I was driving down to Blacksburg, Va., in December when I saw a set of all-too-familiar red and blue lights flashing behind me. I was being pulled over.
It’d been a year or two since I was last pulled over, so I reached over and opened my glove box to make sure my registration was there. It was. When the officer reached my car, he gave me the familiar “Do you know why I pulled you over?” line.
“No,” I said. For once in my life, I knew I wasn’t being pulled over for speeding, so I was confused about what I’d done wrong.
“Your headlight is out,” the officer said.
Bummer, sure, but not too big of a deal.
I apologized and told him I didn’t realize the light was out. He asked for my license and registration. I opened my glove box, grabbed my registration, and handed it over. That’s when things took a strange turn.
“Why did you reach over to your glove box when I pulled you over?” he asked.
“Excuse me?” I replied, confused by his suddenly investigative tone.
“When I pulled you over ... you reached over towards you glove box and did something,” he replied. “What were you doing?”
I explained to him that I was just making sure my registration was there.
“Why didn’t you wait for me to ask you for it?” he said in an increasingly skeptical voice.
I explained to him – again – that I just wanted to make sure it was in the right place. I insisted I had nothing to hide.
“All right, give me a minute,” he said and walked back to his car.
About five minutes passed, and he approached my car again.
“So you really mean to tell me you were just looking for your registration?” he asked. “Nothing else? Do you have anything illegal in this car?”
I knew where this was going. He thought I was hiding drugs. One simple movement was all it took for me to go from a motorist with a bum headlight to a suspected drug trafficker.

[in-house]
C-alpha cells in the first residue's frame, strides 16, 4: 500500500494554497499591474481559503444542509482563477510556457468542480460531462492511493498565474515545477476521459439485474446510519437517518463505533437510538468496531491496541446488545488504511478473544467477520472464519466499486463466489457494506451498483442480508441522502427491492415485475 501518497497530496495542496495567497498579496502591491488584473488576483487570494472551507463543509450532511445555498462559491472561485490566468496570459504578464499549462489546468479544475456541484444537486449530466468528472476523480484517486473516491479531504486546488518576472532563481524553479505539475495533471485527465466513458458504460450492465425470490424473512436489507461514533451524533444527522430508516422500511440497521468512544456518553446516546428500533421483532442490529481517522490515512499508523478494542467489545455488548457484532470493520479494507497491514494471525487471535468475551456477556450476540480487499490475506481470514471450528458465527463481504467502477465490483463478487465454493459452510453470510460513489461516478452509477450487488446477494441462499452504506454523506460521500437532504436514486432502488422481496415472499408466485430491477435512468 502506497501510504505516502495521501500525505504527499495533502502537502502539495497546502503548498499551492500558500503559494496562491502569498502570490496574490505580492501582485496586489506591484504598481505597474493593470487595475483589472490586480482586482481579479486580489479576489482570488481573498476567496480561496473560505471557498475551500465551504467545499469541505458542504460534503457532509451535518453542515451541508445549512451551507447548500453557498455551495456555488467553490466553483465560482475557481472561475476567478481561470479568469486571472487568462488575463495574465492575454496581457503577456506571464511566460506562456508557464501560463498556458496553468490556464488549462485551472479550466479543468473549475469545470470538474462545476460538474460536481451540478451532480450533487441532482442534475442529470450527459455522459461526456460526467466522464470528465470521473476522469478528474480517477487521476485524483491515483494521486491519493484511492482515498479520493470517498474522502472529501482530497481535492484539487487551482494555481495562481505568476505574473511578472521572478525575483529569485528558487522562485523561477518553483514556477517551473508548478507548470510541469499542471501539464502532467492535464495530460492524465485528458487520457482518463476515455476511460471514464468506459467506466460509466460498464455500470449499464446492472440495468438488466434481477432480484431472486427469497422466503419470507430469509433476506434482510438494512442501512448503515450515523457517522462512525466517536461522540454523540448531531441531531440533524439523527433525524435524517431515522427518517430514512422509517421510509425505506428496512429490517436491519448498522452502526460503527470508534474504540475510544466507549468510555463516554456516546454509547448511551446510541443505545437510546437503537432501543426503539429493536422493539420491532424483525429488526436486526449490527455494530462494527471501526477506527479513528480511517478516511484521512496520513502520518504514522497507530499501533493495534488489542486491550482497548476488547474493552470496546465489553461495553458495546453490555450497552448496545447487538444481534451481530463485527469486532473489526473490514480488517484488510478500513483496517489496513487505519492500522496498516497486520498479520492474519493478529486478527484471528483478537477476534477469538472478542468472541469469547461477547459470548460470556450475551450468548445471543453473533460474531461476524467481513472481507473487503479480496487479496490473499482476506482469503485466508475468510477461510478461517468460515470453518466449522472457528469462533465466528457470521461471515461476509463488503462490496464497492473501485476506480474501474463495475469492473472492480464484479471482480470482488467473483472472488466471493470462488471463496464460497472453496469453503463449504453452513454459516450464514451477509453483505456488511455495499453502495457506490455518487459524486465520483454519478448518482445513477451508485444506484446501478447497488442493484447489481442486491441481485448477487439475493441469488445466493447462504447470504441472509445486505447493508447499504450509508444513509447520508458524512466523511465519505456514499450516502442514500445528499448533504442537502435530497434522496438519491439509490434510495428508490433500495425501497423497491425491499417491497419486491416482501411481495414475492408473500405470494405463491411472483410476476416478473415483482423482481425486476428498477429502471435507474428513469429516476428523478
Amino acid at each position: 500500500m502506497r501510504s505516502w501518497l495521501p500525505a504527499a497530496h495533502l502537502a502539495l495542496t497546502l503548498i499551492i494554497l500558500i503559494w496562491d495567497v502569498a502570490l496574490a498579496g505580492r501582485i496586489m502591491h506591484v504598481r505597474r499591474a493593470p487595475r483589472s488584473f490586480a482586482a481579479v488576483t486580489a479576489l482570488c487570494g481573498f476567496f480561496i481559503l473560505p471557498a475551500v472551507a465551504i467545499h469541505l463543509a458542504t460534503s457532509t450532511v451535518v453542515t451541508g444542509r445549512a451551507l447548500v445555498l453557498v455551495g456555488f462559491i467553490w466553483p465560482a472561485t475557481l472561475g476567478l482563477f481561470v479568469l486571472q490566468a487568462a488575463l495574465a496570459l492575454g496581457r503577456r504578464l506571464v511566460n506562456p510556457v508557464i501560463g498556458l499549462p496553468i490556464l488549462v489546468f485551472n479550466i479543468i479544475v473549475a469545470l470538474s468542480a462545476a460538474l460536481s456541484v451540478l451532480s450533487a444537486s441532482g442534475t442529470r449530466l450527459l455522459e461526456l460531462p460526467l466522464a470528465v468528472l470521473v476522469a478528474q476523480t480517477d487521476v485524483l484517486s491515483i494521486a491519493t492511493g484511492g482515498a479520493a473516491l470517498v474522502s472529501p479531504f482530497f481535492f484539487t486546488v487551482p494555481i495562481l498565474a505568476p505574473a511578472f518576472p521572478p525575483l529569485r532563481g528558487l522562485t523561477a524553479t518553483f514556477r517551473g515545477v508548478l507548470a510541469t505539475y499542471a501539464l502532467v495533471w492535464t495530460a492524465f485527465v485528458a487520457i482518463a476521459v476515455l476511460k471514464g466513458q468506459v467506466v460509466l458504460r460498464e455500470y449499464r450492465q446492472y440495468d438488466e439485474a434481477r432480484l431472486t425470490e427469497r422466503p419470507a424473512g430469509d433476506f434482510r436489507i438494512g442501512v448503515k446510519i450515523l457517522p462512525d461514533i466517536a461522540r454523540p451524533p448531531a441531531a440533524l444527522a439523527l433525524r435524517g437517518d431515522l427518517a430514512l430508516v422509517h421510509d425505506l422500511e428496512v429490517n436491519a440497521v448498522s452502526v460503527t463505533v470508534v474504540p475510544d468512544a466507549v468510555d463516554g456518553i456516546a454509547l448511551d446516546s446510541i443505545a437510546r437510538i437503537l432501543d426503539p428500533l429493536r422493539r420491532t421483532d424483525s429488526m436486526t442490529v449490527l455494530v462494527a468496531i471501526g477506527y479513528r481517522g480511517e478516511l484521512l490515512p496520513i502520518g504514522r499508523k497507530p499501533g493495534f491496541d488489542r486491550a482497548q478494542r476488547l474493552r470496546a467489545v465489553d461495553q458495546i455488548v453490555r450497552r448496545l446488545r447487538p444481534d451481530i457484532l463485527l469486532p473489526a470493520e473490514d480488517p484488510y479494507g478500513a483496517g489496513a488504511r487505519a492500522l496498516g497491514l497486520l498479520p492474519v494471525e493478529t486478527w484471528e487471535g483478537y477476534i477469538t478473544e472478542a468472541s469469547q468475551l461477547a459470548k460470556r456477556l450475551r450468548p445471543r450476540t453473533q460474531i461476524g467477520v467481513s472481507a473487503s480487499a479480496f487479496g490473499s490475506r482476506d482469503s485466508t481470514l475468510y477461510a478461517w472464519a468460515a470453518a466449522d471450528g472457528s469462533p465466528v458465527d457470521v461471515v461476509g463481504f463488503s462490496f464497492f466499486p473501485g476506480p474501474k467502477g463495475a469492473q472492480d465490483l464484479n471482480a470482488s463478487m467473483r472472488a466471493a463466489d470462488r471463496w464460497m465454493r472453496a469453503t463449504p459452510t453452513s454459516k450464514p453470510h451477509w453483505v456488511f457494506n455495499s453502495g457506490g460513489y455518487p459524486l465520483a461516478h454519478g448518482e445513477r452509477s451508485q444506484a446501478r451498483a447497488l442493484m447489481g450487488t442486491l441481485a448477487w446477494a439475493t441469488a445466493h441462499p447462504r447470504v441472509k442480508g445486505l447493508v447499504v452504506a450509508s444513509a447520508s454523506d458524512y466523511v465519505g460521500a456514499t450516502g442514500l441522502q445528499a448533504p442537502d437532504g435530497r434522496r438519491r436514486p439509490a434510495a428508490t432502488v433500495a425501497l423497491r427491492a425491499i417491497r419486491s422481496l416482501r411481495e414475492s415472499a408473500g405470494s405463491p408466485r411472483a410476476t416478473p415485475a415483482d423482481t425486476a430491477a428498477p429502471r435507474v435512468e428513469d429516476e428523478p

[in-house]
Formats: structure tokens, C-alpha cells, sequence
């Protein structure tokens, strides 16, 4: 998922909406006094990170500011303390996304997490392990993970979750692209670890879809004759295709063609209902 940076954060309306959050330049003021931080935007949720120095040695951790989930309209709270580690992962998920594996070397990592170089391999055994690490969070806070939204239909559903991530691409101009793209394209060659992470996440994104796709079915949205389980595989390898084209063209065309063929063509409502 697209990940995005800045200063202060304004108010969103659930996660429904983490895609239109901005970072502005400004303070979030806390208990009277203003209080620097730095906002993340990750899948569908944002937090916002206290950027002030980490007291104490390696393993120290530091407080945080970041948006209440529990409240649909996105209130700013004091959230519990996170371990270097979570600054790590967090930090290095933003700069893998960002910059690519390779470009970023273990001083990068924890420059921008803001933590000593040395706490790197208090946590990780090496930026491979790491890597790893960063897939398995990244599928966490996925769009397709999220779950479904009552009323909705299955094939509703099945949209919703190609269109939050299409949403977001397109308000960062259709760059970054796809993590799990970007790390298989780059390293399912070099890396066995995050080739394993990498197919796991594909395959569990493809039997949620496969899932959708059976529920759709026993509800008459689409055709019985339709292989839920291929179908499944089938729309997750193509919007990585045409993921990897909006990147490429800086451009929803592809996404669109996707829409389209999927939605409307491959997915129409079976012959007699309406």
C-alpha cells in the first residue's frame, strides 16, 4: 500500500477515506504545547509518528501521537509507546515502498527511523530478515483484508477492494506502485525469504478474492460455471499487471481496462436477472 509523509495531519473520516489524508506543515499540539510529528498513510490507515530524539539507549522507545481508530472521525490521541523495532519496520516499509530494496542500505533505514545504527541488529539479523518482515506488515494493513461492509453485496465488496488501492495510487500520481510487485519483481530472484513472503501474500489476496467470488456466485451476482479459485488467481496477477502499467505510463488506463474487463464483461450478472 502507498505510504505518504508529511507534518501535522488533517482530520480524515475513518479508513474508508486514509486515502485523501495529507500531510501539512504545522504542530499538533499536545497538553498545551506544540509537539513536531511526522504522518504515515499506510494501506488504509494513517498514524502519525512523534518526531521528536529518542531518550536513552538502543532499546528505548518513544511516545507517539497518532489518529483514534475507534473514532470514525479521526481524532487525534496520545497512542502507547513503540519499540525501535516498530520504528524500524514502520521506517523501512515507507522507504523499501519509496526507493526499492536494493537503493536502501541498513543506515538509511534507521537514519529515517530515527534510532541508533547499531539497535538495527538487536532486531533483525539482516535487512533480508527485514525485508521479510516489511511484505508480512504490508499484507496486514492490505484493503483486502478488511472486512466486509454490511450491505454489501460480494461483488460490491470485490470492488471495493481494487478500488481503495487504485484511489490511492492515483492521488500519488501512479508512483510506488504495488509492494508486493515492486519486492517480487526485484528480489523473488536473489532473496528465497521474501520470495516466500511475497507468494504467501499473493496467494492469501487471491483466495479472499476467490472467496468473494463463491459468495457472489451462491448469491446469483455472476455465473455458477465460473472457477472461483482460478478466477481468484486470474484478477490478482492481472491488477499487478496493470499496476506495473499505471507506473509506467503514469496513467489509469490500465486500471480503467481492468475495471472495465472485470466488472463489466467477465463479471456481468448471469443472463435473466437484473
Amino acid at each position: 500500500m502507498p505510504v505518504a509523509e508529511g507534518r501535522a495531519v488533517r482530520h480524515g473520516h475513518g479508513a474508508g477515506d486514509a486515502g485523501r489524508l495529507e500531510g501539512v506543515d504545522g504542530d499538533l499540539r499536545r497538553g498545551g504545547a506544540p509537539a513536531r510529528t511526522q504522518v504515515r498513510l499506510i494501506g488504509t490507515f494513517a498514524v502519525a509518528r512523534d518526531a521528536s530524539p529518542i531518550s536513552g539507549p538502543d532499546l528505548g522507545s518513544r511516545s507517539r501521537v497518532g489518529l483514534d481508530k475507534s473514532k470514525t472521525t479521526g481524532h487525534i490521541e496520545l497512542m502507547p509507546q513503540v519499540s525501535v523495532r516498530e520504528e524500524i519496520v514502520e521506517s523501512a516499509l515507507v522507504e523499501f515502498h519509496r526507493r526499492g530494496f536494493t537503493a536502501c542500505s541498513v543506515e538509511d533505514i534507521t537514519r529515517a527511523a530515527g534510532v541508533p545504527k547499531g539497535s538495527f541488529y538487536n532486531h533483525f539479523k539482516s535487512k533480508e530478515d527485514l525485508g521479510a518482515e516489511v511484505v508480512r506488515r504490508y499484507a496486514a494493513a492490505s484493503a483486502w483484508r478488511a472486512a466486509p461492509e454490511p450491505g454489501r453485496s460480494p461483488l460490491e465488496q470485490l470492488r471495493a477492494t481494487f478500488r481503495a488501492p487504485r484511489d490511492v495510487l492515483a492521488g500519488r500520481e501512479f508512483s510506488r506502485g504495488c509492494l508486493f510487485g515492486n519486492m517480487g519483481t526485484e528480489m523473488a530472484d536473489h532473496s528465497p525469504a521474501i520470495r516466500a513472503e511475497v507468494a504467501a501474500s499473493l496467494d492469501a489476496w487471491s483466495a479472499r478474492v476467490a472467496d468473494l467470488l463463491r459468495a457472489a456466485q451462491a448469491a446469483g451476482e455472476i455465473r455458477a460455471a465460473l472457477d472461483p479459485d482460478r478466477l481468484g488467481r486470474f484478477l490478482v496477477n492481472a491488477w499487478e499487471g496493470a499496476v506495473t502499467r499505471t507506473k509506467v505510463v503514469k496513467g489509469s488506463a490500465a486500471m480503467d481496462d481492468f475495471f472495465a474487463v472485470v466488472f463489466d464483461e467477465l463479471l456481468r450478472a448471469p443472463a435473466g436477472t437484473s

“Truly, that’s all I was doing,” I insisted. “I wish I hadn’t now, but I wasn’t expecting anything like this.”
“Do I have your consent to search this car for drugs?” he asked.
I couldn’t believe it. I said no. Not because I had anything to hide – time would prove I didn’t – but because I knew how long the whole process would take. I still had two hours left to drive and wanted to get home. He asked again. I said no and reiterated my reasons for saying so.
“All right, hang tight,” he said.
15 minutes later, another squad car pulled up. This officer was accompanied by a German Shepherd. They asked me to get out of my car. The officers patted me down on the side of the road to make sure I didn’t have a gun on me. I couldn’t believe how far this had escalated.
The K9 unit officer proceeded to explain to me that they reasonable suspicion – based on my allegedly suspicious grab for my registration – that I might be hiding drugs. Since I refused to consent to a search they brought a dog to sniff around the outside of my car.
I was confused. Since I told them they couldn’t search my car, why were they allowed to search it with a dog? The officers told me that since the dog would not enter my private property, they didn’t need my consent. I apparently couldn’t say no, even though the officers told me the dog would smell any drugs inside my car. My property was being searched without a warrant or probable cause, and I had no power to say no.
The dog sniffed my car for about 20 minutes and, just like I’d promised, found nothing. The whole stop took about an hour. The officer had the nerve to make me wait another 15 minutes while he wrote me a ticket for the blown headlight – but that’s beside the point.